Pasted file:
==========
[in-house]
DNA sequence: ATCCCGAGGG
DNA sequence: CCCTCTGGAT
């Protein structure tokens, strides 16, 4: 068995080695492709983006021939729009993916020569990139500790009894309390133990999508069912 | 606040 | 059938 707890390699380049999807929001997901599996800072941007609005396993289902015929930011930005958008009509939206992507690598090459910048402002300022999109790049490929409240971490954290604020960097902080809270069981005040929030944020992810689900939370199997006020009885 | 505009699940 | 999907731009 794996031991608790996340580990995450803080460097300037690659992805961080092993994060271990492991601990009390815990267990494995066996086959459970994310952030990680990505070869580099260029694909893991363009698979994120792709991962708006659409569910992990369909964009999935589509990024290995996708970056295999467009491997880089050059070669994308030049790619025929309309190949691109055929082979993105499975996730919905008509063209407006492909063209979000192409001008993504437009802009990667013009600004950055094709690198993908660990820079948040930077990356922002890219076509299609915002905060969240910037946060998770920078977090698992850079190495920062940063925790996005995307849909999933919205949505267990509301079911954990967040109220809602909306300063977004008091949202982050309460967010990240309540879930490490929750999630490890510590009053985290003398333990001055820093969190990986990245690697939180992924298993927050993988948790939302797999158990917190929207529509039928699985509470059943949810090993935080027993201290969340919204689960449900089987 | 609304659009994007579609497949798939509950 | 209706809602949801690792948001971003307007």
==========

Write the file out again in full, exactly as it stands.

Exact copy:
[in-house]
DNA sequence: ATCCCGAGGG
DNA sequence: CCCTCTGGAT
């Protein structure tokens, strides 16, 4: 068995080695492709983006021939729009993916020569990139500790009894309390133990999508069912 | 606040 | 059938 707890390699380049999807929001997901599996800072941007609005396993289902015929930011930005958008009509939206992507690598090459910048402002300022999109790049490929409240971490954290604020960097902080809270069981005040929030944020992810689900939370199997006020009885 | 505009699940 | 999907731009 794996031991608790996340580990995450803080460097300037690659992805961080092993994060271990492991601990009390815990267990494995066996086959459970994310952030990680990505070869580099260029694909893991363009698979994120792709991962708006659409569910992990369909964009999935589509990024290995996708970056295999467009491997880089050059070669994308030049790619025929309309190949691109055929082979993105499975996730919905008509063209407006492909063209979000192409001008993504437009802009990667013009600004950055094709690198993908660990820079948040930077990356922002890219076509299609915002905060969240910037946060998770920078977090698992850079190495920062940063925790996005995307849909999933919205949505267990509301079911954990967040109220809602909306300063977004008091949202982050309460967010990240309540879930490490929750999630490890510590009053985290003398333990001055820093969190990986990245690697939180992924298993927050993988948790939302797999158990917190929207529509039928699985509470059943949810090993935080027993201290969340919204689960449900089987 | 609304659009994007579609497949798939509950 | 209706809602949801690792948001971003307007």